Land Acknowledgement Resources
Salt River Pima-Maricopa Indian Community
The Salt River Pima-Maricopa Indian Community comprises two distinct Native American tribes: the Onk Akimel O’odham (Pima) and the Xalychidom Piipaash (Maricopa). Villages and farms previously occupied vast stretches of land along the Gila and Salt Rivers that the Phoenix metro now sits on.
ASU Labriola National American Indian Data Center
International in scope, the Labriola National American Indian Data Center brings together the current and historical work of Indigenous authors across a multitude of disciplines. With an emphasis on language, government, education, tribal history, biography, religion and customs, the Labriola Center features thousands of books, journals, Native Nation newspapers and primary source materials, such as photographs, oral histories and manuscript collections.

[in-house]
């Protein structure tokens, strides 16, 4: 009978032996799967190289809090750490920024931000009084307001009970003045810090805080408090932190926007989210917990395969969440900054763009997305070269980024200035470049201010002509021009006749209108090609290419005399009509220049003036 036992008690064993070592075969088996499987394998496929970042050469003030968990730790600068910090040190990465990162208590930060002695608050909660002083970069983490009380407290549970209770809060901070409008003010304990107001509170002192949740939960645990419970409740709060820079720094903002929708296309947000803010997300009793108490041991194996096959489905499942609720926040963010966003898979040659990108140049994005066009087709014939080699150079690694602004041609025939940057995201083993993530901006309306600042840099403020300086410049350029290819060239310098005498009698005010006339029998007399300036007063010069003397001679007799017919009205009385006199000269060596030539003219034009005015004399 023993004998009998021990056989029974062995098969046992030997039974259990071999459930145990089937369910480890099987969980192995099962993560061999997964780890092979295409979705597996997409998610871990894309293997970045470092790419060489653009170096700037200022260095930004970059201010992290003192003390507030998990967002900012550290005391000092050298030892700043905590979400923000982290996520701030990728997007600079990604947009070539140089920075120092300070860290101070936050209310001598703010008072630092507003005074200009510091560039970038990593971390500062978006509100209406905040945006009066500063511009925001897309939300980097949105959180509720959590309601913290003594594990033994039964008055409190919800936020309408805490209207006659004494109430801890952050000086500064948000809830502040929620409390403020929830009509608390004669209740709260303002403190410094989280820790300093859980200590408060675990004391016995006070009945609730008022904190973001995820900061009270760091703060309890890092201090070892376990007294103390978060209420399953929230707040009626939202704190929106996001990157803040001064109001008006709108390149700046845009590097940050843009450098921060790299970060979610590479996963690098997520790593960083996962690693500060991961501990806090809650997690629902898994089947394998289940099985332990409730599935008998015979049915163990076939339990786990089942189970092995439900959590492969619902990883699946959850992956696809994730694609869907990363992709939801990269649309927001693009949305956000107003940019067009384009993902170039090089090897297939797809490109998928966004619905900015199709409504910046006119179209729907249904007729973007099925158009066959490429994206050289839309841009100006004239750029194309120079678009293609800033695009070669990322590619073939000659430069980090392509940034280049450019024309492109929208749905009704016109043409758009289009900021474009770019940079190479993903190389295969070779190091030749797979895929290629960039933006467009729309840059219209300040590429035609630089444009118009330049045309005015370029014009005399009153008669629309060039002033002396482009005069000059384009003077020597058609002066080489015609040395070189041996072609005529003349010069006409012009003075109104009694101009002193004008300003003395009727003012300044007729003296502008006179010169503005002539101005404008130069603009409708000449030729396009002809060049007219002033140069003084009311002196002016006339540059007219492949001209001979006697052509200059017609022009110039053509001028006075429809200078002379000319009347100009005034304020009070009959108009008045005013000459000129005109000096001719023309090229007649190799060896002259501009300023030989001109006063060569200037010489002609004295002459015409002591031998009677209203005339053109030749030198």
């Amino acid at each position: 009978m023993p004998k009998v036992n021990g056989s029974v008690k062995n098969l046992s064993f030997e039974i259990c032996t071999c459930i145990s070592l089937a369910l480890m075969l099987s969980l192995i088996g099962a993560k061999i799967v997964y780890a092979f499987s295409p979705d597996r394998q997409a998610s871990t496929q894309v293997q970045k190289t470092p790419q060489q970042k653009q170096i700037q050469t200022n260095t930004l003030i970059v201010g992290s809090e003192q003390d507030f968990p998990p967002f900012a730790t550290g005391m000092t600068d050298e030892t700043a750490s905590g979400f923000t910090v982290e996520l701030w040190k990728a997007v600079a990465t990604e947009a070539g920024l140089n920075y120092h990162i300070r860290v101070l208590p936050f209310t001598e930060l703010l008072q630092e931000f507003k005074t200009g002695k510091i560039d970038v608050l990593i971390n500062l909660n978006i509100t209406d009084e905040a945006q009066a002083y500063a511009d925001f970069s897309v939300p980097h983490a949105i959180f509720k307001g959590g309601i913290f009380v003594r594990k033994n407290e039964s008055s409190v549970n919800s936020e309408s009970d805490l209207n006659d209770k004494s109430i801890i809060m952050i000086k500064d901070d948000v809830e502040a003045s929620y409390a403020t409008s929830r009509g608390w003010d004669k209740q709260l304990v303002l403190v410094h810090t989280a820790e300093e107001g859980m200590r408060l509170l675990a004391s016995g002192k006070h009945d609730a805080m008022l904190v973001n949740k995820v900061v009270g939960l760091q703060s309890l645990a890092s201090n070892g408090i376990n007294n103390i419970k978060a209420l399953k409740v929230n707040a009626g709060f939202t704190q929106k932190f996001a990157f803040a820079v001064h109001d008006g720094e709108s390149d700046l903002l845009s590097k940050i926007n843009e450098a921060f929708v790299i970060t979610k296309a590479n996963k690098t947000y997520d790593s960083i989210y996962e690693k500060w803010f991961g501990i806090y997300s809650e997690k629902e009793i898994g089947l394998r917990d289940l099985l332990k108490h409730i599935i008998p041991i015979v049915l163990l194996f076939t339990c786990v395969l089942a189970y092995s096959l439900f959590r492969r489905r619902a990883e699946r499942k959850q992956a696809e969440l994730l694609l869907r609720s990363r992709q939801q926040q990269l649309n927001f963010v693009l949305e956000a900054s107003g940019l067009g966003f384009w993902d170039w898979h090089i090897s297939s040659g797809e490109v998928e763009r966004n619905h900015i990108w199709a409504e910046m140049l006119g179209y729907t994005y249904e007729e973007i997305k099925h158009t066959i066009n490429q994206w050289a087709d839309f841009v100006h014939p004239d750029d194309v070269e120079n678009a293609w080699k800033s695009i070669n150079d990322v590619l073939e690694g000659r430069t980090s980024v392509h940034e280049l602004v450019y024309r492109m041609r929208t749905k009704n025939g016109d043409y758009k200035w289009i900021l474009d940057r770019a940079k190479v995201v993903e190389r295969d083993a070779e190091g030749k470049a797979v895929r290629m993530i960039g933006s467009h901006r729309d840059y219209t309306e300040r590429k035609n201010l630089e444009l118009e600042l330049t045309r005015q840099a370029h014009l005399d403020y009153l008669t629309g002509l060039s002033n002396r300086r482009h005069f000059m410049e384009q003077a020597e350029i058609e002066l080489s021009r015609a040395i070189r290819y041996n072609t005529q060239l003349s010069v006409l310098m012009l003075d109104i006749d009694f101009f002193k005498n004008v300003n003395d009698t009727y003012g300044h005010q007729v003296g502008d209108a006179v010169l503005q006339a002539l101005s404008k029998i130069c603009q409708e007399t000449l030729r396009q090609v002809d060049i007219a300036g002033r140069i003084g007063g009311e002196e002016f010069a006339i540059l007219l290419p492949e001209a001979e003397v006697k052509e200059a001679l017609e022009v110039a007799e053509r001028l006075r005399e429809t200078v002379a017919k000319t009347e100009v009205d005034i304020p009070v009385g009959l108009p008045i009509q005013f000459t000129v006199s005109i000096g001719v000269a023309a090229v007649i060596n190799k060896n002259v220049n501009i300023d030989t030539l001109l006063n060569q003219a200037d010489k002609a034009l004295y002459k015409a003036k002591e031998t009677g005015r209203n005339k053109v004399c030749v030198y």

The Indian Legal Program, along with Professor Trevor Reed, is leading a team of graduate students to develop templates and license agreements that respect and honor Indigenous intellectual property and cultural property laws, as well as strengthen ownership of tribal archival materials. This project is in collaboration with the Labriola National American Indian Data Center.
Gila River Indian Community
Established in 1859, the Gila River Indian Community is an Indian reservation in the U.S. state of Arizona, lying adjacent to the south side of the city of Phoenix, within the Phoenix Metropolitan Area in Pinal and Maricopa counties.
American Indian Policy Institute
The American Indian Policy Institute (AIPI), a college-level unit within ASU’s Watts College of Public Service and Community Solutions, focuses on building strong ties to Indigenous urban and rural governments and communities through emerging trends and tribally driven innovative democratic practices.
Office of American Indian Initiatives
The Office of American Indian Initiatives at ASU supports a program dedicated to Native American students, programs, and resources.